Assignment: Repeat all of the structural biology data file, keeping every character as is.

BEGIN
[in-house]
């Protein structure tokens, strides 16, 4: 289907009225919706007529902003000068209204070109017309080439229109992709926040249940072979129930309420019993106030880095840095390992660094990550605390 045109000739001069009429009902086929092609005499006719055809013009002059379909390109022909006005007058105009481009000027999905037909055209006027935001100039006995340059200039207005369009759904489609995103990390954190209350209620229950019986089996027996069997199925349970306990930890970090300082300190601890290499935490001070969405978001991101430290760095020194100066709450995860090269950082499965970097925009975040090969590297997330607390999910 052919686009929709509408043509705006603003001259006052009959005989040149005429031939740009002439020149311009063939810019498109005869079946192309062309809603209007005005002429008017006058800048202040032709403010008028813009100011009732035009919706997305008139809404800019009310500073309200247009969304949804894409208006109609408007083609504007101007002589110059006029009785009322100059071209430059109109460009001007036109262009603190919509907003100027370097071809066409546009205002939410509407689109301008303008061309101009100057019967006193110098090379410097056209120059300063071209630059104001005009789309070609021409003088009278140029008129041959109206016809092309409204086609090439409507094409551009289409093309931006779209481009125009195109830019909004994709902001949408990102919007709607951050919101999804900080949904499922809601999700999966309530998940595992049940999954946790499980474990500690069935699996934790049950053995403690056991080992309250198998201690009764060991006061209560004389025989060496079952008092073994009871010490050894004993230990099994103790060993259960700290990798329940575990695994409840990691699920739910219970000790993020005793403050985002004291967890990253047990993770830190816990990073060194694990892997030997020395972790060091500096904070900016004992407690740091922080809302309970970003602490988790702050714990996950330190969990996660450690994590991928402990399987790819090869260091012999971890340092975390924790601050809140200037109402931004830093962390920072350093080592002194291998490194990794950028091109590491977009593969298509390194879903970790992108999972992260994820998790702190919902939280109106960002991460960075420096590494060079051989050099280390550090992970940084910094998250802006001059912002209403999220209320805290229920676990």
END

[in-house]
């Protein structure tokens, strides 16, 4: 289907009225919706007529902003000068209204070109017309080439229109992709926040249940072979129930309420019993106030880095840095390992660094990550605390 045109000739001069009429009902086929092609005499006719055809013009002059379909390109022909006005007058105009481009000027999905037909055209006027935001100039006995340059200039207005369009759904489609995103990390954190209350209620229950019986089996027996069997199925349970306990930890970090300082300190601890290499935490001070969405978001991101430290760095020194100066709450995860090269950082499965970097925009975040090969590297997330607390999910 052919686009929709509408043509705006603003001259006052009959005989040149005429031939740009002439020149311009063939810019498109005869079946192309062309809603209007005005002429008017006058800048202040032709403010008028813009100011009732035009919706997305008139809404800019009310500073309200247009969304949804894409208006109609408007083609504007101007002589110059006029009785009322100059071209430059109109460009001007036109262009603190919509907003100027370097071809066409546009205002939410509407689109301008303008061309101009100057019967006193110098090379410097056209120059300063071209630059104001005009789309070609021409003088009278140029008129041959109206016809092309409204086609090439409507094409551009289409093309931006779209481009125009195109830019909004994709902001949408990102919007709607951050919101999804900080949904499922809601999700999966309530998940595992049940999954946790499980474990500690069935699996934790049950053995403690056991080992309250198998201690009764060991006061209560004389025989060496079952008092073994009871010490050894004993230990099994103790060993259960700290990798329940575990695994409840990691699920739910219970000790993020005793403050985002004291967890990253047990993770830190816990990073060194694990892997030997020395972790060091500096904070900016004992407690740091922080809302309970970003602490988790702050714990996950330190969990996660450690994590991928402990399987790819090869260091012999971890340092975390924790601050809140200037109402931004830093962390920072350093080592002194291998490194990794950028091109590491977009593969298509390194879903970790992108999972992260994820998790702190919902939280109106960002991460960075420096590494060079051989050099280390550090992970940084910094998250802006001059912002209403999220209320805290229920676990």